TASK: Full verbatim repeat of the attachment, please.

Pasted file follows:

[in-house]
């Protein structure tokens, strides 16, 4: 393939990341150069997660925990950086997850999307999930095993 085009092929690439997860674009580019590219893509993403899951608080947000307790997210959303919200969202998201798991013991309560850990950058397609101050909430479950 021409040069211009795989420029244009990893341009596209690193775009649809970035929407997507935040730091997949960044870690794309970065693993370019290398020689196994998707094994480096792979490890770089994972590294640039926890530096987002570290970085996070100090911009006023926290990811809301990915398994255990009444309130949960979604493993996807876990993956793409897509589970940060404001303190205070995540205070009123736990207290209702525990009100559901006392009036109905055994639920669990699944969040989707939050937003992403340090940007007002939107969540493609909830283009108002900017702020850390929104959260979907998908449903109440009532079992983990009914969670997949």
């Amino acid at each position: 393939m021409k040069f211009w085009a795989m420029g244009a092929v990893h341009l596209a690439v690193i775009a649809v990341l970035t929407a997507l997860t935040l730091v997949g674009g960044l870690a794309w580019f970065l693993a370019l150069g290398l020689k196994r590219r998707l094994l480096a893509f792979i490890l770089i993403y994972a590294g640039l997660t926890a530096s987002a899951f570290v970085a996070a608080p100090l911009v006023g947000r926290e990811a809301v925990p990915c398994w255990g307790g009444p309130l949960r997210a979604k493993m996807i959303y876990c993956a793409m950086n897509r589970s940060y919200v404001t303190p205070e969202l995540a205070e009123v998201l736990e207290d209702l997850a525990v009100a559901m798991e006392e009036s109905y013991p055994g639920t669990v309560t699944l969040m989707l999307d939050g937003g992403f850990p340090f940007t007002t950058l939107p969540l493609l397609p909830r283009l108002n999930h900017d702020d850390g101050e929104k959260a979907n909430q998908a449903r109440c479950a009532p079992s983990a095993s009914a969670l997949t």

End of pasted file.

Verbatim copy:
[in-house]
């Protein structure tokens, strides 16, 4: 393939990341150069997660925990950086997850999307999930095993 085009092929690439997860674009580019590219893509993403899951608080947000307790997210959303919200969202998201798991013991309560850990950058397609101050909430479950 021409040069211009795989420029244009990893341009596209690193775009649809970035929407997507935040730091997949960044870690794309970065693993370019290398020689196994998707094994480096792979490890770089994972590294640039926890530096987002570290970085996070100090911009006023926290990811809301990915398994255990009444309130949960979604493993996807876990993956793409897509589970940060404001303190205070995540205070009123736990207290209702525990009100559901006392009036109905055994639920669990699944969040989707939050937003992403340090940007007002939107969540493609909830283009108002900017702020850390929104959260979907998908449903109440009532079992983990009914969670997949």
């Amino acid at each position: 393939m021409k040069f211009w085009a795989m420029g244009a092929v990893h341009l596209a690439v690193i775009a649809v990341l970035t929407a997507l997860t935040l730091v997949g674009g960044l870690a794309w580019f970065l693993a370019l150069g290398l020689k196994r590219r998707l094994l480096a893509f792979i490890l770089i993403y994972a590294g640039l997660t926890a530096s987002a899951f570290v970085a996070a608080p100090l911009v006023g947000r926290e990811a809301v925990p990915c398994w255990g307790g009444p309130l949960r997210a979604k493993m996807i959303y876990c993956a793409m950086n897509r589970s940060y919200v404001t303190p205070e969202l995540a205070e009123v998201l736990e207290d209702l997850a525990v009100a559901m798991e006392e009036s109905y013991p055994g639920t669990v309560t699944l969040m989707l999307d939050g937003g992403f850990p340090f940007t007002t950058l939107p969540l493609l397609p909830r283009l108002n999930h900017d702020d850390g101050e929104k959260a979907n909430q998908a449903r109440c479950a009532p079992s983990a095993s009914a969670l997949t």